sscoyote
Optics Journeyman
Joined: October/05/2004
Status: Offline
Points: 326

Copied this over from the Specialty Pistols website. Thought it might be helpful here:

posted
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January 29, 2005 01:16 AM January 29, 2005 01:16 AM 
Appears to be some interest in this topic, so i'm going to post what i've been working on lately. Here's how it goes:
Sometimes the trajectory curve doesn't follow ballistic reticles well enuf to give even 50 or 100 yd. zero's, but it's actually fairly easy to apply a little trick that the mildot guys use to reference their zeros in 25, or 50 yd. increments. OK, suppose we have a 27X Burris that has the following stadia subtensions in MOA: 2.1 6.2 10.4 15.5
Now, run a ballistics program for your rig say a hypothetical 308 Encore 150 Ball. Tip @ 2600 fps @ 4600 elevation 50 degrees, 200 yd sightin distance. The stadia zeros will be:
272 yds. 393 502 618
Now most guys will just leave it at that, or maybe tweak it a little to try and get a better trajectorystadia fit to get more even (50 or 100 yd.) zero #'s, and then simply approximate their holdovers for in between ranges, but suppose u want to leave it right where it's at. It's not a bad "fit", but may not be the easiest to try and shoot a coyote @ 550, or 459, or whatever range. But if there was a way to reference a little more accurately for interpolating between stadia, then it would provide a little edge, so to speak, for better longrange hits. As mentioned before, some of the mildot users apply a system that helps for interpolating by dividing the stadia (mildot) gaps into tenths of a unit, thereby making interpolation easier instead of just guessing. Turns out that system can be easily applied for our ballistic reticles also like this:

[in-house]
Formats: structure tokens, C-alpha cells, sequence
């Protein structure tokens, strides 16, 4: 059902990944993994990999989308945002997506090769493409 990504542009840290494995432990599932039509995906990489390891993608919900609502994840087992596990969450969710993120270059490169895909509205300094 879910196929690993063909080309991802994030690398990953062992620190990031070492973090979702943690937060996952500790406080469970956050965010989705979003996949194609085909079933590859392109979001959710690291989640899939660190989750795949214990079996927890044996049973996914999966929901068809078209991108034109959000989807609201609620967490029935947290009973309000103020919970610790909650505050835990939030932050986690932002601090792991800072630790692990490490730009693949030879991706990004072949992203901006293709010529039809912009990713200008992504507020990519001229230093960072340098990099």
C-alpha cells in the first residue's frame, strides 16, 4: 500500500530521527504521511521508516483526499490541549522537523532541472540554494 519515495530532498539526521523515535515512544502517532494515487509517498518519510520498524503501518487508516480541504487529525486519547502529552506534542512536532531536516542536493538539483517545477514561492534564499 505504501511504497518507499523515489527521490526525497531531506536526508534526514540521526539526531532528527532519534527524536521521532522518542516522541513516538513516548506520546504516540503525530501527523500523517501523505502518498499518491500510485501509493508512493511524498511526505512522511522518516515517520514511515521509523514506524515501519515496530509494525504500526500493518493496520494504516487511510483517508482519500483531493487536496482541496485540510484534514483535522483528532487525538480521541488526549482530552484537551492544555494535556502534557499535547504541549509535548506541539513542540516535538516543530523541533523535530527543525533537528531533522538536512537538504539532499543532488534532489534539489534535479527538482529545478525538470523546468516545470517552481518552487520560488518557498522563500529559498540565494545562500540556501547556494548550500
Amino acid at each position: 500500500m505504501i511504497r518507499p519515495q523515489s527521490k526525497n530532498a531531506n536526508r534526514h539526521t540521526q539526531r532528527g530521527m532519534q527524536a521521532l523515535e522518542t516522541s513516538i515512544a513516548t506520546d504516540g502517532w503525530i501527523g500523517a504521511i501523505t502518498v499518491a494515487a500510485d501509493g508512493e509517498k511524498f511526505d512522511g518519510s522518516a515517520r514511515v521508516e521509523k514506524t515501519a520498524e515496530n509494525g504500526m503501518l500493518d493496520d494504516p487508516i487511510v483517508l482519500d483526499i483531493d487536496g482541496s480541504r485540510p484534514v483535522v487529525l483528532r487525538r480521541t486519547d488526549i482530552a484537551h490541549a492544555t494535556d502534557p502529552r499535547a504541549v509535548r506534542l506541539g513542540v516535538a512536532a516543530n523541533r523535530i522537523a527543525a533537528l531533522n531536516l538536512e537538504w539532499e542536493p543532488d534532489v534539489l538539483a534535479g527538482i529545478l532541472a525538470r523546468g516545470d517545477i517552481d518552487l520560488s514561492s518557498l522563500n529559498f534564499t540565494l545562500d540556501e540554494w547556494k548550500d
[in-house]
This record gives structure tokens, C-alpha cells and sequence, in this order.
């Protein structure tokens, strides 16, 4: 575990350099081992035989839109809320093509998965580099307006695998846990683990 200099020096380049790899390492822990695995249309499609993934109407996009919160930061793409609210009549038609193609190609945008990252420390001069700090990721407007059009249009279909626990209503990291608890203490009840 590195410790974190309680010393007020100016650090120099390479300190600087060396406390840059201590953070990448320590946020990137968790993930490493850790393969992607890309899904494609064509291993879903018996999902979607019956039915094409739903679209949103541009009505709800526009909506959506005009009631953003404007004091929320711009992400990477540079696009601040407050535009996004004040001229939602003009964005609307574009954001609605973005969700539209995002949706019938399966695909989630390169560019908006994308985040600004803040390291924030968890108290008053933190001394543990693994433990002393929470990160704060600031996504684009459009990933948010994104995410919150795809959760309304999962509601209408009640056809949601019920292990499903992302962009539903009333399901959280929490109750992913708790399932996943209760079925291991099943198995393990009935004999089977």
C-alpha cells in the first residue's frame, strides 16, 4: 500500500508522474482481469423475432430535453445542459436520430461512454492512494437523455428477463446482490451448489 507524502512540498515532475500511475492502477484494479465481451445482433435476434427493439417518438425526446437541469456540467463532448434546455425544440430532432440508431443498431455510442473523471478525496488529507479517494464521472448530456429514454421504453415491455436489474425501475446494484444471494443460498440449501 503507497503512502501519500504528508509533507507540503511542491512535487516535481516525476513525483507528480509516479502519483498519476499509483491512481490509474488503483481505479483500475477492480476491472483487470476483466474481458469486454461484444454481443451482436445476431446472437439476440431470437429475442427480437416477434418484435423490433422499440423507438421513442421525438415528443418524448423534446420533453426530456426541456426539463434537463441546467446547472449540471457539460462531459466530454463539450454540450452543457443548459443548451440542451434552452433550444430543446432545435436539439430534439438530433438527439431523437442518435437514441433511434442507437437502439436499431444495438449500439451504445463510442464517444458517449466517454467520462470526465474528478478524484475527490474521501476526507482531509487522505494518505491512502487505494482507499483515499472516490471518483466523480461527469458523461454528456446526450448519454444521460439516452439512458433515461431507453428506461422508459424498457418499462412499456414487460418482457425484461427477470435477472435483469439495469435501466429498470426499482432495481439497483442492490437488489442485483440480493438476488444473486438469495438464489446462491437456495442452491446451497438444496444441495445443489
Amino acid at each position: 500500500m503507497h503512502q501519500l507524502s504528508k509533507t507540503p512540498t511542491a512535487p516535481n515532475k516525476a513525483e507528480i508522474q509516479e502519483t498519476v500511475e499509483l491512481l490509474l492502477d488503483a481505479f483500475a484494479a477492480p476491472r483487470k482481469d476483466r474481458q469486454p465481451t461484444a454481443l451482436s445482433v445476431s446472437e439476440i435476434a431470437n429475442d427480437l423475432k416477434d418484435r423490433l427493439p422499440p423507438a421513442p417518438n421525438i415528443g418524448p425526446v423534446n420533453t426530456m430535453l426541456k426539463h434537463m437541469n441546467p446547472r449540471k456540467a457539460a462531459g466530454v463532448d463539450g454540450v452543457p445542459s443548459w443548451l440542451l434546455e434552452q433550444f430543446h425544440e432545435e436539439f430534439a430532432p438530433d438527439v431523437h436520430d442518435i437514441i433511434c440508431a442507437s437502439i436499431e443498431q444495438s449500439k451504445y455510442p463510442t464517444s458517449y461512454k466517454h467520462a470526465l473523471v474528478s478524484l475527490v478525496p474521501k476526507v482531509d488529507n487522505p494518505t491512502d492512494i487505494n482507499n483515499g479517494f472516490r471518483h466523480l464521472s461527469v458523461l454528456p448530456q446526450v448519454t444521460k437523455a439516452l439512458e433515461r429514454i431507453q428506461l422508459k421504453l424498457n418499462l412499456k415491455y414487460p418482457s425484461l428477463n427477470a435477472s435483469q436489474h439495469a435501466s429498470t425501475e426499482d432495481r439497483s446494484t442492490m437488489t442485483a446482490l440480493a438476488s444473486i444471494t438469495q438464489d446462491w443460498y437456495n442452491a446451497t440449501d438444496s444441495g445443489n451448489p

1) Subtract each stadia MOA measurement from the next larger stadia to calculate total MOA gap between each stadia:
6.2  2.1= 4.1 MOA 10.4  6.2= 4.2 15.5  10.4= 5.1
Now we already know that 2.1 MOA (our 1st stadia)= 272 yds., and the 2nd stadia= 393 yds., but we want to know where 300, 325, 350, and 375 lie between those 2 stadia, so, if we refer to the trajectory printout, we see that the following drop in MOA for each range is:
300= 2.75 325= 3.75 350= 4.5 375= 5.25
Now subtract the closer STADIA MOA zero from each 25 yd. MOA calc, as follows:
300= 2.75 2.1= .65 325= 3.75 2.1= 1.65 350= 4.52.1= 2.4 375= 5.25 2.1= 3.15
Now simply divide each remainder by the total gap MOA calc. (4.1), to get the amount of interpolation for each range between the 2 stadia (what we're doing is making imaginary stadia that's easier to reference besides just guessing for each 25 yd. range increment), as follows:
300= .65/4.1= .2 325= 1.65/4.1= .4 350= 2.4/4.1= .6 375= 3.15/4.1= .75
Now calculate the rest of the 25 (or 50 whatever u choose) yd. zeros for the other stadia "gaps", and make a "better" range sticker for each zero. The part we just calculated would look like this on the range sticker:
272= 1 SU (stadia unit) 300= 1.2 325= 1.4 350= 1.6 375= 1.75 393= 2
I would venture to say that a guy using this system could become very proficient at placing the bullets right where they need to go, with a little prtactice even at longrange.